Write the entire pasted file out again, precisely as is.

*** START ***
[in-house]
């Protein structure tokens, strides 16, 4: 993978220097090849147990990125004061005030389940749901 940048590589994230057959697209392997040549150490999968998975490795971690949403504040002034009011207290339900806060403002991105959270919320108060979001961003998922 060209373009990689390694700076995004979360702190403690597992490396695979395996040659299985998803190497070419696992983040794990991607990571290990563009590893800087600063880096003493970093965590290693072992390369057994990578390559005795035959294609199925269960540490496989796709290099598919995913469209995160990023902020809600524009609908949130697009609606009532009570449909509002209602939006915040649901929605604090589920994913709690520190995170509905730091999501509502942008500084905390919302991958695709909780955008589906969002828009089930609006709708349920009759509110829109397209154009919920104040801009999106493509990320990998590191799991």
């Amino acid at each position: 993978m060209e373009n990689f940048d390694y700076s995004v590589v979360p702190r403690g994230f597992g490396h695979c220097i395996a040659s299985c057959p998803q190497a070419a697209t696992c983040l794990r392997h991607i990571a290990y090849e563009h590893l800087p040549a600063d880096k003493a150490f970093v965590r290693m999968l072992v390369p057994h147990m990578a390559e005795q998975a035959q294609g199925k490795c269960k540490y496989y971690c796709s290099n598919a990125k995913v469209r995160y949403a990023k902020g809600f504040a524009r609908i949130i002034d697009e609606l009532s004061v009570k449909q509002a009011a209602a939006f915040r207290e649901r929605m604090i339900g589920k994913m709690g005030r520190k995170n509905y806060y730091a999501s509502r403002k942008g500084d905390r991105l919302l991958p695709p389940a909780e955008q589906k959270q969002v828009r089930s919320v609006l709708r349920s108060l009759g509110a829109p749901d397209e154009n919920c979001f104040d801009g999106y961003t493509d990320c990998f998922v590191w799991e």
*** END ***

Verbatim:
[in-house]
């Protein structure tokens, strides 16, 4: 993978220097090849147990990125004061005030389940749901 940048590589994230057959697209392997040549150490999968998975490795971690949403504040002034009011207290339900806060403002991105959270919320108060979001961003998922 060209373009990689390694700076995004979360702190403690597992490396695979395996040659299985998803190497070419696992983040794990991607990571290990563009590893800087600063880096003493970093965590290693072992390369057994990578390559005795035959294609199925269960540490496989796709290099598919995913469209995160990023902020809600524009609908949130697009609606009532009570449909509002209602939006915040649901929605604090589920994913709690520190995170509905730091999501509502942008500084905390919302991958695709909780955008589906969002828009089930609006709708349920009759509110829109397209154009919920104040801009999106493509990320990998590191799991």
């Amino acid at each position: 993978m060209e373009n990689f940048d390694y700076s995004v590589v979360p702190r403690g994230f597992g490396h695979c220097i395996a040659s299985c057959p998803q190497a070419a697209t696992c983040l794990r392997h991607i990571a290990y090849e563009h590893l800087p040549a600063d880096k003493a150490f970093v965590r290693m999968l072992v390369p057994h147990m990578a390559e005795q998975a035959q294609g199925k490795c269960k540490y496989y971690c796709s290099n598919a990125k995913v469209r995160y949403a990023k902020g809600f504040a524009r609908i949130i002034d697009e609606l009532s004061v009570k449909q509002a009011a209602a939006f915040r207290e649901r929605m604090i339900g589920k994913m709690g005030r520190k995170n509905y806060y730091a999501s509502r403002k942008g500084d905390r991105l919302l991958p695709p389940a909780e955008q589906k959270q969002v828009r089930s919320v609006l709708r349920s108060l009759g509110a829109p749901d397209e154009n919920c979001f104040d801009g999106y961003t493509d990320c990998f998922v590191w799991e």